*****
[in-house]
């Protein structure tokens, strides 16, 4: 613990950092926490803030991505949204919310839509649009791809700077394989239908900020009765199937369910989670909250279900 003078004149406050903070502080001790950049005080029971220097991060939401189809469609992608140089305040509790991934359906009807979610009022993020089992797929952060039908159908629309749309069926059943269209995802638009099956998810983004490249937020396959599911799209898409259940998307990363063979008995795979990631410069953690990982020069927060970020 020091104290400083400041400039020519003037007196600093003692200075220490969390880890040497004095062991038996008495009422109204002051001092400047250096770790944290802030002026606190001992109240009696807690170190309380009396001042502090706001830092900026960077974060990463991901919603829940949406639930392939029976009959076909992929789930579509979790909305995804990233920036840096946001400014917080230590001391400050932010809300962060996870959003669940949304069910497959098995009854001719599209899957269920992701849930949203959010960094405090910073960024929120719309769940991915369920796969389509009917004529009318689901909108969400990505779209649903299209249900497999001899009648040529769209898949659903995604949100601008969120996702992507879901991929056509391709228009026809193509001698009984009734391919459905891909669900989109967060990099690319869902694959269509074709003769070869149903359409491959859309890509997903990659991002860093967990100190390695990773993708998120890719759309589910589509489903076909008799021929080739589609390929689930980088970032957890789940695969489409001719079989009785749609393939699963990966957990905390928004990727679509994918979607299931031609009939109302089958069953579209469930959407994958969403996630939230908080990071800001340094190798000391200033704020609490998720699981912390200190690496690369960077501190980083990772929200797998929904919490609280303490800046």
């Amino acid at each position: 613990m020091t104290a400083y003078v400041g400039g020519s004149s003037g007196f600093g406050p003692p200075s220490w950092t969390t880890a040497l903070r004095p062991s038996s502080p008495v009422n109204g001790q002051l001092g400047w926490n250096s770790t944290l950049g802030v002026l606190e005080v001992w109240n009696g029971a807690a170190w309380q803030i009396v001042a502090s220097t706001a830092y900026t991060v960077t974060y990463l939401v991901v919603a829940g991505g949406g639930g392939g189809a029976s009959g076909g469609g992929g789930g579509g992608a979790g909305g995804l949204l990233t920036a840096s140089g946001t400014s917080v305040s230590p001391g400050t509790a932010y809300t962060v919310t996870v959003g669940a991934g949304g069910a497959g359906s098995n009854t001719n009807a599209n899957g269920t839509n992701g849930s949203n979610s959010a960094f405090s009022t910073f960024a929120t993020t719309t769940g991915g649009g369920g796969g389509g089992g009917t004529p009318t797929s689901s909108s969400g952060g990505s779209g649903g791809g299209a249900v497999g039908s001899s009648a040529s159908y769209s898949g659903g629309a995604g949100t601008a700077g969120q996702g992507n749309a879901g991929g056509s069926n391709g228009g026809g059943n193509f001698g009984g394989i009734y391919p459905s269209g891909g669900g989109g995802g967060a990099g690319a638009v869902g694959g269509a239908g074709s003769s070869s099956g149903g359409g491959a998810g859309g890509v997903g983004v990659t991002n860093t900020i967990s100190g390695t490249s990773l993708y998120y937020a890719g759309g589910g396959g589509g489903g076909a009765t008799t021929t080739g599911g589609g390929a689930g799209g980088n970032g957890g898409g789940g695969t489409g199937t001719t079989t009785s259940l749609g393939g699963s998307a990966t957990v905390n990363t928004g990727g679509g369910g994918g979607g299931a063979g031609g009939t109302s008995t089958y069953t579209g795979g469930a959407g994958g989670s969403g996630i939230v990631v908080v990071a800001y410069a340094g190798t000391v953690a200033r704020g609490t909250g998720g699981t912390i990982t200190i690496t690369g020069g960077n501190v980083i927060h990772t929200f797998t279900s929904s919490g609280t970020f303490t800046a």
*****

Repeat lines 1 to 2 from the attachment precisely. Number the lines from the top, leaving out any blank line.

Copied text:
[in-house]
């Protein structure tokens, strides 16, 4: 613990950092926490803030991505949204919310839509649009791809700077394989239908900020009765199937369910989670909250279900 003078004149406050903070502080001790950049005080029971220097991060939401189809469609992608140089305040509790991934359906009807979610009022993020089992797929952060039908159908629309749309069926059943269209995802638009099956998810983004490249937020396959599911799209898409259940998307990363063979008995795979990631410069953690990982020069927060970020 020091104290400083400041400039020519003037007196600093003692200075220490969390880890040497004095062991038996008495009422109204002051001092400047250096770790944290802030002026606190001992109240009696807690170190309380009396001042502090706001830092900026960077974060990463991901919603829940949406639930392939029976009959076909992929789930579509979790909305995804990233920036840096946001400014917080230590001391400050932010809300962060996870959003669940949304069910497959098995009854001719599209899957269920992701849930949203959010960094405090910073960024929120719309769940991915369920796969389509009917004529009318689901909108969400990505779209649903299209249900497999001899009648040529769209898949659903995604949100601008969120996702992507879901991929056509391709228009026809193509001698009984009734391919459905891909669900989109967060990099690319869902694959269509074709003769070869149903359409491959859309890509997903990659991002860093967990100190390695990773993708998120890719759309589910589509489903076909008799021929080739589609390929689930980088970032957890789940695969489409001719079989009785749609393939699963990966957990905390928004990727679509994918979607299931031609009939109302089958069953579209469930959407994958969403996630939230908080990071800001340094190798000391200033704020609490998720699981912390200190690496690369960077501190980083990772929200797998929904919490609280303490800046």